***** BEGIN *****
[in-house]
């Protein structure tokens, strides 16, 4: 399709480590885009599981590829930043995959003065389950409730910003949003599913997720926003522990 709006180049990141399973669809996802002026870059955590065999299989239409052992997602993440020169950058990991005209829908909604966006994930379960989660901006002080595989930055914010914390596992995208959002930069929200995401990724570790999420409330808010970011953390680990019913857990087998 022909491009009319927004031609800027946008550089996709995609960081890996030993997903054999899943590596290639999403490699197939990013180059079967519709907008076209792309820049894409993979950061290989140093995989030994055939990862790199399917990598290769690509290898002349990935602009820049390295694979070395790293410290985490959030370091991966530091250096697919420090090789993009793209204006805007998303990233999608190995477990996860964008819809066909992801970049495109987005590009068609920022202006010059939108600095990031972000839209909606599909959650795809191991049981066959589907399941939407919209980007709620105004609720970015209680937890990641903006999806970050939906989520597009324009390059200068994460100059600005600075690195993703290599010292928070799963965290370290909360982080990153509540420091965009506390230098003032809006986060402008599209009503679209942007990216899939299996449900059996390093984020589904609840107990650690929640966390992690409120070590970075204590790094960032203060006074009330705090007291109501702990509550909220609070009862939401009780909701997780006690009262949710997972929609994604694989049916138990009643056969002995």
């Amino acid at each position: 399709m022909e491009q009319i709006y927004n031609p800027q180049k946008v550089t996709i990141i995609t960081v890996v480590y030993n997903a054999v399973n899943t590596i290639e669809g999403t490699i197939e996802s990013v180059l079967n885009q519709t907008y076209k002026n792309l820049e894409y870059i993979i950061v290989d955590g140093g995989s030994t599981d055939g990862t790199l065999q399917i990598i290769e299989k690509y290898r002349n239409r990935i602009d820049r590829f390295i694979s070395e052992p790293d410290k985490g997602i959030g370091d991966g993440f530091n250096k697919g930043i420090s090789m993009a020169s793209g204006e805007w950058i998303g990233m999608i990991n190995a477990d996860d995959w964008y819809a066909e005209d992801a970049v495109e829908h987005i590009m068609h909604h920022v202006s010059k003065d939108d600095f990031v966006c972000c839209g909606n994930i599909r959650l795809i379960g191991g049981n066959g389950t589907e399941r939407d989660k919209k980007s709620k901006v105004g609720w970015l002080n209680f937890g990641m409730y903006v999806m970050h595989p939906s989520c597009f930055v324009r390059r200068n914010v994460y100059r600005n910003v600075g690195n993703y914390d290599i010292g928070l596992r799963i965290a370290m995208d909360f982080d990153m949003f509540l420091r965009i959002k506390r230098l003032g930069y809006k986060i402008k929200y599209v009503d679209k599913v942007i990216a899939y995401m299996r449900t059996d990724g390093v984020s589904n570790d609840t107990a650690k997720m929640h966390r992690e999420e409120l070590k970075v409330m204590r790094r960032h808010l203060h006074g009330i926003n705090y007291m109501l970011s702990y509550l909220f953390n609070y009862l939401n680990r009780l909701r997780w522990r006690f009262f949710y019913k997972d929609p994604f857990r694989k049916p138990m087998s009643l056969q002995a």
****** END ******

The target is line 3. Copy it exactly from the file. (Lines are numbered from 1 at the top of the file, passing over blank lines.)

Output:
């Amino acid at each position: 399709m022909e491009q009319i709006y927004n031609p800027q180049k946008v550089t996709i990141i995609t960081v890996v480590y030993n997903a054999v399973n899943t590596i290639e669809g999403t490699i197939e996802s990013v180059l079967n885009q519709t907008y076209k002026n792309l820049e894409y870059i993979i950061v290989d955590g140093g995989s030994t599981d055939g990862t790199l065999q399917i990598i290769e299989k690509y290898r002349n239409r990935i602009d820049r590829f390295i694979s070395e052992p790293d410290k985490g997602i959030g370091d991966g993440f530091n250096k697919g930043i420090s090789m993009a020169s793209g204006e805007w950058i998303g990233m999608i990991n190995a477990d996860d995959w964008y819809a066909e005209d992801a970049v495109e829908h987005i590009m068609h909604h920022v202006s010059k003065d939108d600095f990031v966006c972000c839209g909606n994930i599909r959650l795809i379960g191991g049981n066959g389950t589907e399941r939407d989660k919209k980007s709620k901006v105004g609720w970015l002080n209680f937890g990641m409730y903006v999806m970050h595989p939906s989520c597009f930055v324009r390059r200068n914010v994460y100059r600005n910003v600075g690195n993703y914390d290599i010292g928070l596992r799963i965290a370290m995208d909360f982080d990153m949003f509540l420091r965009i959002k506390r230098l003032g930069y809006k986060i402008k929200y599209v009503d679209k599913v942007i990216a899939y995401m299996r449900t059996d990724g390093v984020s589904n570790d609840t107990a650690k997720m929640h966390r992690e999420e409120l070590k970075v409330m204590r790094r960032h808010l203060h006074g009330i926003n705090y007291m109501l970011s702990y509550l909220f953390n609070y009862l939401n680990r009780l909701r997780w522990r006690f009262f949710y019913k997972d929609p994604f857990r694989k049916p138990m087998s009643l056969q002995a």